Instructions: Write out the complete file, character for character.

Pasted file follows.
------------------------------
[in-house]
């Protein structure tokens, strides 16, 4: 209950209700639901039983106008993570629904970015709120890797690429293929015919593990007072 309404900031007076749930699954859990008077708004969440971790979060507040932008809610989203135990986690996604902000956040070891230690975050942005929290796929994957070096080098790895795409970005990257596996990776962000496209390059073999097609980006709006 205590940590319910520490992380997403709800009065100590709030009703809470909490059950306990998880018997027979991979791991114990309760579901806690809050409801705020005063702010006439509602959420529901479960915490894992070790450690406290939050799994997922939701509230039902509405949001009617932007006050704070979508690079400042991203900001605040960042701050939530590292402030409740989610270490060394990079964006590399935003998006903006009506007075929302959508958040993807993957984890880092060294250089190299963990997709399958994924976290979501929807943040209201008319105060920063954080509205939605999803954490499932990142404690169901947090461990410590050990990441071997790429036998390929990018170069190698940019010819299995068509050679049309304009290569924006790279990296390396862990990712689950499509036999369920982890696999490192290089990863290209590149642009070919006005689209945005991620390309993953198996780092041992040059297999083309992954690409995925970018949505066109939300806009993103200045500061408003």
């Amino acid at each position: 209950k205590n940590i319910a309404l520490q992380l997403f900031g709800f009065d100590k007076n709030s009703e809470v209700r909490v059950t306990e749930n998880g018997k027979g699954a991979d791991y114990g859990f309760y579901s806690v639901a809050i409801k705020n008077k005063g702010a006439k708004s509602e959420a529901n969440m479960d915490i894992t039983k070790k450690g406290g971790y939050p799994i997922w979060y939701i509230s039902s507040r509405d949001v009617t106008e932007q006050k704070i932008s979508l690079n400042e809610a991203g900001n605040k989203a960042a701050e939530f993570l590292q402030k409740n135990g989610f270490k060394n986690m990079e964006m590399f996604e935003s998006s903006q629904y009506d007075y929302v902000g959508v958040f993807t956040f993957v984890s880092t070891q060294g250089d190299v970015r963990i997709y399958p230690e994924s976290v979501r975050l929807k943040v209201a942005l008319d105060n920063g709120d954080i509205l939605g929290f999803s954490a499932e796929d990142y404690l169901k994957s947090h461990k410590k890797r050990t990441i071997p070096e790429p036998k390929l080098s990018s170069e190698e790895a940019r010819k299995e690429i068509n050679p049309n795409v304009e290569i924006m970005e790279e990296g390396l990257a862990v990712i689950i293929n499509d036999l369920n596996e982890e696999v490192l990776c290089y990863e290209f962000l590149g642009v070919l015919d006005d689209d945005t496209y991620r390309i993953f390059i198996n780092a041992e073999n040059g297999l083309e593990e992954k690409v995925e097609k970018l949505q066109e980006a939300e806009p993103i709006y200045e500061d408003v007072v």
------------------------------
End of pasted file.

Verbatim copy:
[in-house]
């Protein structure tokens, strides 16, 4: 209950209700639901039983106008993570629904970015709120890797690429293929015919593990007072 309404900031007076749930699954859990008077708004969440971790979060507040932008809610989203135990986690996604902000956040070891230690975050942005929290796929994957070096080098790895795409970005990257596996990776962000496209390059073999097609980006709006 205590940590319910520490992380997403709800009065100590709030009703809470909490059950306990998880018997027979991979791991114990309760579901806690809050409801705020005063702010006439509602959420529901479960915490894992070790450690406290939050799994997922939701509230039902509405949001009617932007006050704070979508690079400042991203900001605040960042701050939530590292402030409740989610270490060394990079964006590399935003998006903006009506007075929302959508958040993807993957984890880092060294250089190299963990997709399958994924976290979501929807943040209201008319105060920063954080509205939605999803954490499932990142404690169901947090461990410590050990990441071997790429036998390929990018170069190698940019010819299995068509050679049309304009290569924006790279990296390396862990990712689950499509036999369920982890696999490192290089990863290209590149642009070919006005689209945005991620390309993953198996780092041992040059297999083309992954690409995925970018949505066109939300806009993103200045500061408003």
């Amino acid at each position: 209950k205590n940590i319910a309404l520490q992380l997403f900031g709800f009065d100590k007076n709030s009703e809470v209700r909490v059950t306990e749930n998880g018997k027979g699954a991979d791991y114990g859990f309760y579901s806690v639901a809050i409801k705020n008077k005063g702010a006439k708004s509602e959420a529901n969440m479960d915490i894992t039983k070790k450690g406290g971790y939050p799994i997922w979060y939701i509230s039902s507040r509405d949001v009617t106008e932007q006050k704070i932008s979508l690079n400042e809610a991203g900001n605040k989203a960042a701050e939530f993570l590292q402030k409740n135990g989610f270490k060394n986690m990079e964006m590399f996604e935003s998006s903006q629904y009506d007075y929302v902000g959508v958040f993807t956040f993957v984890s880092t070891q060294g250089d190299v970015r963990i997709y399958p230690e994924s976290v979501r975050l929807k943040v209201a942005l008319d105060n920063g709120d954080i509205l939605g929290f999803s954490a499932e796929d990142y404690l169901k994957s947090h461990k410590k890797r050990t990441i071997p070096e790429p036998k390929l080098s990018s170069e190698e790895a940019r010819k299995e690429i068509n050679p049309n795409v304009e290569i924006m970005e790279e990296g390396l990257a862990v990712i689950i293929n499509d036999l369920n596996e982890e696999v490192l990776c290089y990863e290209f962000l590149g642009v070919l015919d006005d689209d945005t496209y991620r390309i993953f390059i198996n780092a041992e073999n040059g297999l083309e593990e992954k690409v995925e097609k970018l949505q066109e980006a939300e806009p993103i709006y200045e500061d408003v007072v």